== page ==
According to the counsel in First Appeal No.22 of 1992 the reference was made on 21‑1‑1991, in First Appeal No.23 of 1992 which was made on 27‑5‑1991 and in First Appeal No.24 of 1992 it was made on 27‑5‑1991 and in First Appeal No.25 of 1992 on 4‑3‑1991. According to him all these references were time bar. He has also pointed out that the reference was wrongly made as it was to be made to the District Judge and the Court to whom the reference was made should have noted this aspect, and therefore, the order is without jurisdiction. Furthermore, he has pointed out that the so -called Mukhtiarkar’s statement/certificate is in fact issued by a architect and not much reliance can be placed upon it. Besides, taking the legal objection the learned Additional Advocate‑General has challenged that the amount claimed by the appellant as compensation is fair. In support of his contention the learned counsel has relied upon the reported case of Province of Punjab through Project Director, Housing and Physical Planning Department v. Sher Muhammad and another PLD 1983 Lah. 578 where their Lordships has held that if reference was not made within six months of award then it is barred by limitation. In the same case their Lordships had also held that it would be unsafe to make an estimate of price of entire land on the basis of mutation. He has also relied in the case of Ghulam Muhammad v. Government of West Pakistan PLD 1967 SC 191 where it is held that the maximum period for filing objection under section 18 was six months. He has also relied in the case of Azad Government of the State of Jammu and Kashmir v. Muhammad Shafi PLD 1971 Azad J&K 33. In this case their Lordships while relying‑on PLD 1967 SC 191 have added that ‑coon 5 of the Limitation Act would nr be applicable to Land Acquisition Act the counsel has also drawn my attention to 1998 CLC 1520 where the maxim has been held as follows:‑‑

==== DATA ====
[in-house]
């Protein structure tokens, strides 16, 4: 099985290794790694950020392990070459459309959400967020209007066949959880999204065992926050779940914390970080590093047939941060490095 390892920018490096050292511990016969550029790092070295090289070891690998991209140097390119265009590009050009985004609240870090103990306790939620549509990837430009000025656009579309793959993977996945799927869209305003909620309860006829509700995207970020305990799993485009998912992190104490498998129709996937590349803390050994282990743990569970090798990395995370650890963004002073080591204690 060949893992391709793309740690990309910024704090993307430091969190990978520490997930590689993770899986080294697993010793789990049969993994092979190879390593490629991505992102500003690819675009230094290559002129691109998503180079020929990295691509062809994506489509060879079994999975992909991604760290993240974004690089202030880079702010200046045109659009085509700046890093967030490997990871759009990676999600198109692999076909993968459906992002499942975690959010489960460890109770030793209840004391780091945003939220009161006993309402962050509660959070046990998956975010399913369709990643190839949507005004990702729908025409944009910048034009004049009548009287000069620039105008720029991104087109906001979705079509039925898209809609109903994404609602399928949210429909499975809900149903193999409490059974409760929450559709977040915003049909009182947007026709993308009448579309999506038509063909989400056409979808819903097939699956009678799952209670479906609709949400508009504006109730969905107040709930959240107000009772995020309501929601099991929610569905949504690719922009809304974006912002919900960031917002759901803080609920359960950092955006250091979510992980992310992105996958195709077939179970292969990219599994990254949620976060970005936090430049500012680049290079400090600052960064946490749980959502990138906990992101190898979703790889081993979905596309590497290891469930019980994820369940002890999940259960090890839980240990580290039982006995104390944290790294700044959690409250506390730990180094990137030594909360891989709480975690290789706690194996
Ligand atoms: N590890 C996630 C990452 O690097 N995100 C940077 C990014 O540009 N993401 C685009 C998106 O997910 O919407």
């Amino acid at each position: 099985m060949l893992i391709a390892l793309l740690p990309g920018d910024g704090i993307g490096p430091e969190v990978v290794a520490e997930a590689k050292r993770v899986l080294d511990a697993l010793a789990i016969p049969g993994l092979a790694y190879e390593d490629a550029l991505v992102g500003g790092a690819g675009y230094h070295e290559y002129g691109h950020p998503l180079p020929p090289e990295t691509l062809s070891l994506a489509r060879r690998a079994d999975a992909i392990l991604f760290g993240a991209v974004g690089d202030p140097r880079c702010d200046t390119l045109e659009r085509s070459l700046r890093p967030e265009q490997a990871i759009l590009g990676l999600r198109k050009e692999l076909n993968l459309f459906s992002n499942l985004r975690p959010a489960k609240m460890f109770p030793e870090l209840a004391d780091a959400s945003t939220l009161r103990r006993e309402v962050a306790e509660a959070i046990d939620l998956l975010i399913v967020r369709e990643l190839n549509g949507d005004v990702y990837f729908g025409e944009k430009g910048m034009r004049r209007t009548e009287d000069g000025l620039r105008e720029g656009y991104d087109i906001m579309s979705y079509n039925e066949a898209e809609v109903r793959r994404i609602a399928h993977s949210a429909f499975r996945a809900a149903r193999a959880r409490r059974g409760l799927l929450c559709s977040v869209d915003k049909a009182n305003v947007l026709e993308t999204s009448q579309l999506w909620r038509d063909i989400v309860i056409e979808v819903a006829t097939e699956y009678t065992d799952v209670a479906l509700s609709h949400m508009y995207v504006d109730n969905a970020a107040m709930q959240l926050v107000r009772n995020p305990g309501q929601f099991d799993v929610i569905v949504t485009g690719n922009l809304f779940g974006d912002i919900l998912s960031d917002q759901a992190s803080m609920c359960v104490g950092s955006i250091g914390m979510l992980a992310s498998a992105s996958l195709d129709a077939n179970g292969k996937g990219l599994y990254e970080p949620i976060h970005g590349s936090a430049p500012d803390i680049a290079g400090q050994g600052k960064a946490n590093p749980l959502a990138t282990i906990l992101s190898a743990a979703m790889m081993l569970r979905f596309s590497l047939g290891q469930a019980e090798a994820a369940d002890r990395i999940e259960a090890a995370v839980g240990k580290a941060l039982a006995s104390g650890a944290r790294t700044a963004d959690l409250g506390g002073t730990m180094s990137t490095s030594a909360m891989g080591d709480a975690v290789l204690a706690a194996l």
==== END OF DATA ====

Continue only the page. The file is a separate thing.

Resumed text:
“‘ A communi observatia non est recedendum (Where a thing was provided to be done in a particular manner, it had to be done in that manner and if not so done, it would not be lawful.)”
Mr. Ghulam Rasool Qureshi was called upon to assist this Court has first summarised the fact which are worthwhile reproducing: ‑‑
Admitted facts of the case are that the lands of the appellants was acquired for public purposes. The notification under sections 4 and 6/1 were published on 29‑7‑1989 and 12‑10‑1989 respectively. The possession of the land was taken on 12‑10‑1989. Award was passed on 23‑1‑1990 wherein the L.A.O. Mr. Mukhtar Hussain allowed compensation as under:?
(a) Market value at Rs. 1,12,000 per acre under section 23(1) of Land Acquisition Act.
(b) Compulsory acquisition charges under section 23(2) of the Land Acquisition Act. He omitted to allow’ Additional Compensation at 15 P.A. under section 28(A) and simple interest 6% P.A. under section 34 of Land Acquisition Act. The appellant hotly contested before L.A.O. Mr. Vishan Das took over the charge. The appellant made the applications as under:
(i) In C.A. No.22 of 1992 M. Younus filed application under section 18 of Land Acquisition Act on 21‑1‑1991 (after 11 months 28 days of award dated 23‑1‑1990).